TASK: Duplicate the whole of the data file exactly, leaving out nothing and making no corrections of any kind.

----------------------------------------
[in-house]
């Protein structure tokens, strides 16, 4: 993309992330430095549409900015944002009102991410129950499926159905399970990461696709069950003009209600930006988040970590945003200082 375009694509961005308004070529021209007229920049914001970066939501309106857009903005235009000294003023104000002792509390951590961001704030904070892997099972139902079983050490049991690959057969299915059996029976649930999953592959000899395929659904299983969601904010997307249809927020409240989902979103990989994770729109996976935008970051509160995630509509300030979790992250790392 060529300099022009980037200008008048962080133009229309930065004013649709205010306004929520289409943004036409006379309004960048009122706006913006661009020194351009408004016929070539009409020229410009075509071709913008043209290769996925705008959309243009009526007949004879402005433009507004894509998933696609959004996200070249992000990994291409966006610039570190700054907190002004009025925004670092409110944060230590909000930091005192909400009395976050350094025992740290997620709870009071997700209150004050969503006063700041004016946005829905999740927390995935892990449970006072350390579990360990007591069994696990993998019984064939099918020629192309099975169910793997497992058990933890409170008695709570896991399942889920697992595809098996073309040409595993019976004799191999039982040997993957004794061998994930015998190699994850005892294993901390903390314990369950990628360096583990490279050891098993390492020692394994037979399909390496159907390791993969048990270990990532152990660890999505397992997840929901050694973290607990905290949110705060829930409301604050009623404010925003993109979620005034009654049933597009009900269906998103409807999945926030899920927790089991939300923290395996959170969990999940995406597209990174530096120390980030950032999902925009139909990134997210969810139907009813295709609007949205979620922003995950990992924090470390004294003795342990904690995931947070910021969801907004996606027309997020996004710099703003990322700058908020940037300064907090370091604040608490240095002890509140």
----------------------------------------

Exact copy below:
[in-house]
């Protein structure tokens, strides 16, 4: 993309992330430095549409900015944002009102991410129950499926159905399970990461696709069950003009209600930006988040970590945003200082 375009694509961005308004070529021209007229920049914001970066939501309106857009903005235009000294003023104000002792509390951590961001704030904070892997099972139902079983050490049991690959057969299915059996029976649930999953592959000899395929659904299983969601904010997307249809927020409240989902979103990989994770729109996976935008970051509160995630509509300030979790992250790392 060529300099022009980037200008008048962080133009229309930065004013649709205010306004929520289409943004036409006379309004960048009122706006913006661009020194351009408004016929070539009409020229410009075509071709913008043209290769996925705008959309243009009526007949004879402005433009507004894509998933696609959004996200070249992000990994291409966006610039570190700054907190002004009025925004670092409110944060230590909000930091005192909400009395976050350094025992740290997620709870009071997700209150004050969503006063700041004016946005829905999740927390995935892990449970006072350390579990360990007591069994696990993998019984064939099918020629192309099975169910793997497992058990933890409170008695709570896991399942889920697992595809098996073309040409595993019976004799191999039982040997993957004794061998994930015998190699994850005892294993901390903390314990369950990628360096583990490279050891098993390492020692394994037979399909390496159907390791993969048990270990990532152990660890999505397992997840929901050694973290607990905290949110705060829930409301604050009623404010925003993109979620005034009654049933597009009900269906998103409807999945926030899920927790089991939300923290395996959170969990999940995406597209990174530096120390980030950032999902925009139909990134997210969810139907009813295709609007949205979620922003995950990992924090470390004294003795342990904690995931947070910021969801907004996606027309997020996004710099703003990322700058908020940037300064907090370091604040608490240095002890509140």